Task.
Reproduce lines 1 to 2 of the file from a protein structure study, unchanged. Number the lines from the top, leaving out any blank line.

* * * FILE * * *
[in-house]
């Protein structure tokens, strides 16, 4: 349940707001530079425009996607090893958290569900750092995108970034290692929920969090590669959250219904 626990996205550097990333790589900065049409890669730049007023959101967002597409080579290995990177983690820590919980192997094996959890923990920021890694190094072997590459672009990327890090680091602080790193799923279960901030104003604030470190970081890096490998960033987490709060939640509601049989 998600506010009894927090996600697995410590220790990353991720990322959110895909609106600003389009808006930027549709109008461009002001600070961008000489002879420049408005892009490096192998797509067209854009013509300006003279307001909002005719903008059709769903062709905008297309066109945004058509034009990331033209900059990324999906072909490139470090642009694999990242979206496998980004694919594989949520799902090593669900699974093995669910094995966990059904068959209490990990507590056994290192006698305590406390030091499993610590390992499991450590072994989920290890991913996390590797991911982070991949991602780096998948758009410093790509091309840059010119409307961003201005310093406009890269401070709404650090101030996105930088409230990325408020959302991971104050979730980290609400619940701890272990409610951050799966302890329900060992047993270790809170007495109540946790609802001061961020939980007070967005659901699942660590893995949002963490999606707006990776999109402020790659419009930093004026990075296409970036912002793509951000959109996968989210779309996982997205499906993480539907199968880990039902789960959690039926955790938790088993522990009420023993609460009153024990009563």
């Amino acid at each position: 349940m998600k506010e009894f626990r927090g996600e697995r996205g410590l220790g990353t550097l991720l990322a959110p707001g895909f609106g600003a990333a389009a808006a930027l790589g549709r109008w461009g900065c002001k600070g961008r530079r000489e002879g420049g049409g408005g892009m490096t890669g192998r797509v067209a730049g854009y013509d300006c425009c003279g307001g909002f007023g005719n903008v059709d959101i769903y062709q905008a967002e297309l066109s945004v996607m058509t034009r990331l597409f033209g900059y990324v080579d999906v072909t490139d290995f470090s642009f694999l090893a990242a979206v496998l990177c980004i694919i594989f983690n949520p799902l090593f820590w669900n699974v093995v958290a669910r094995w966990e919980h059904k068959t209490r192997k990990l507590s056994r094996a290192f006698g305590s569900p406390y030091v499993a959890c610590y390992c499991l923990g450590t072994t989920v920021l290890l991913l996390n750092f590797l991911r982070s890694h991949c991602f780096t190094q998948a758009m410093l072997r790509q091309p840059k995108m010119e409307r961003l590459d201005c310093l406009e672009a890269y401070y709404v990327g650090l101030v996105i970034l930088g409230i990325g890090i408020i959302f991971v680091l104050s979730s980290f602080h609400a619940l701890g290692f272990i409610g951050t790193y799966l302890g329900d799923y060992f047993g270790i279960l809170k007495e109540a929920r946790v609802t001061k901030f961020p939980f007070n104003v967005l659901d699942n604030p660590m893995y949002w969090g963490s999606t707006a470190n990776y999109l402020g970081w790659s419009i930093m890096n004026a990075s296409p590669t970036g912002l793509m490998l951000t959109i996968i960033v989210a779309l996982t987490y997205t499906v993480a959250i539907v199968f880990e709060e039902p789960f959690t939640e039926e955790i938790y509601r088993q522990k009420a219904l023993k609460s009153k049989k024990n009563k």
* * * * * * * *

[in-house]
């Protein structure tokens, strides 16, 4: 349940707001530079425009996607090893958290569900750092995108970034290692929920969090590669959250219904 626990996205550097990333790589900065049409890669730049007023959101967002597409080579290995990177983690820590919980192997094996959890923990920021890694190094072997590459672009990327890090680091602080790193799923279960901030104003604030470190970081890096490998960033987490709060939640509601049989 998600506010009894927090996600697995410590220790990353991720990322959110895909609106600003389009808006930027549709109008461009002001600070961008000489002879420049408005892009490096192998797509067209854009013509300006003279307001909002005719903008059709769903062709905008297309066109945004058509034009990331033209900059990324999906072909490139470090642009694999990242979206496998980004694919594989949520799902090593669900699974093995669910094995966990059904068959209490990990507590056994290192006698305590406390030091499993610590390992499991450590072994989920290890991913996390590797991911982070991949991602780096998948758009410093790509091309840059010119409307961003201005310093406009890269401070709404650090101030996105930088409230990325408020959302991971104050979730980290609400619940701890272990409610951050799966302890329900060992047993270790809170007495109540946790609802001061961020939980007070967005659901699942660590893995949002963490999606707006990776999109402020790659419009930093004026990075296409970036912002793509951000959109996968989210779309996982997205499906993480539907199968880990039902789960959690039926955790938790088993522990009420023993609460009153024990009563």